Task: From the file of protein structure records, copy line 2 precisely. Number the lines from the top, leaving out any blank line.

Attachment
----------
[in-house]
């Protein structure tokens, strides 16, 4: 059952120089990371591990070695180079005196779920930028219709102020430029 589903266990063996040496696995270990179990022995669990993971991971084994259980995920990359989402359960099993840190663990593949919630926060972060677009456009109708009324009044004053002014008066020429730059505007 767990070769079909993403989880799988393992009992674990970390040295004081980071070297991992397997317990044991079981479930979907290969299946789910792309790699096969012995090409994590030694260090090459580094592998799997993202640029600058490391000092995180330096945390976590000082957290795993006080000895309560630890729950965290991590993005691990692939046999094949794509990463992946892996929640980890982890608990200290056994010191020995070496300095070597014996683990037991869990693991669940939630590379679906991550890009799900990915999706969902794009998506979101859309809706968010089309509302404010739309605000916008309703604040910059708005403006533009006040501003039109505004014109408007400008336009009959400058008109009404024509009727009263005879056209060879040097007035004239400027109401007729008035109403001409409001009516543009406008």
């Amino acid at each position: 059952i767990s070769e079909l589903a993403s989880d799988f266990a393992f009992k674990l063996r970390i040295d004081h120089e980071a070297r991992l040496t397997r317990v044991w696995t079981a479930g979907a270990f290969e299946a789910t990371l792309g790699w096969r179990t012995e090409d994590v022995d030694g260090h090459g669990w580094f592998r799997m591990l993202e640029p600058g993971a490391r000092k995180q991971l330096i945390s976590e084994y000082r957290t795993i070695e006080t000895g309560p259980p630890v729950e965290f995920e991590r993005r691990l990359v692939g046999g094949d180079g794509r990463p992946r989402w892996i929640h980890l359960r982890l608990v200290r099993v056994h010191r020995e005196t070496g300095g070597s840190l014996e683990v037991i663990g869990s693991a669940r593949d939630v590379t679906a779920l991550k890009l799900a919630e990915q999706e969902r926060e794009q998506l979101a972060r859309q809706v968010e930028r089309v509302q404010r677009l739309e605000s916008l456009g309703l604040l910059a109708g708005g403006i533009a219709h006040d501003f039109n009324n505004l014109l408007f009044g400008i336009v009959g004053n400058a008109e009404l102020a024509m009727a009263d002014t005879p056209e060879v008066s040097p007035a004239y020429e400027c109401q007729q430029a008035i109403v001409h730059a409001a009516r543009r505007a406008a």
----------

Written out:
């Protein structure tokens, strides 16, 4: 059952120089990371591990070695180079005196779920930028219709102020430029 589903266990063996040496696995270990179990022995669990993971991971084994259980995920990359989402359960099993840190663990593949919630926060972060677009456009109708009324009044004053002014008066020429730059505007 767990070769079909993403989880799988393992009992674990970390040295004081980071070297991992397997317990044991079981479930979907290969299946789910792309790699096969012995090409994590030694260090090459580094592998799997993202640029600058490391000092995180330096945390976590000082957290795993006080000895309560630890729950965290991590993005691990692939046999094949794509990463992946892996929640980890982890608990200290056994010191020995070496300095070597014996683990037991869990693991669940939630590379679906991550890009799900990915999706969902794009998506979101859309809706968010089309509302404010739309605000916008309703604040910059708005403006533009006040501003039109505004014109408007400008336009009959400058008109009404024509009727009263005879056209060879040097007035004239400027109401007729008035109403001409409001009516543009406008």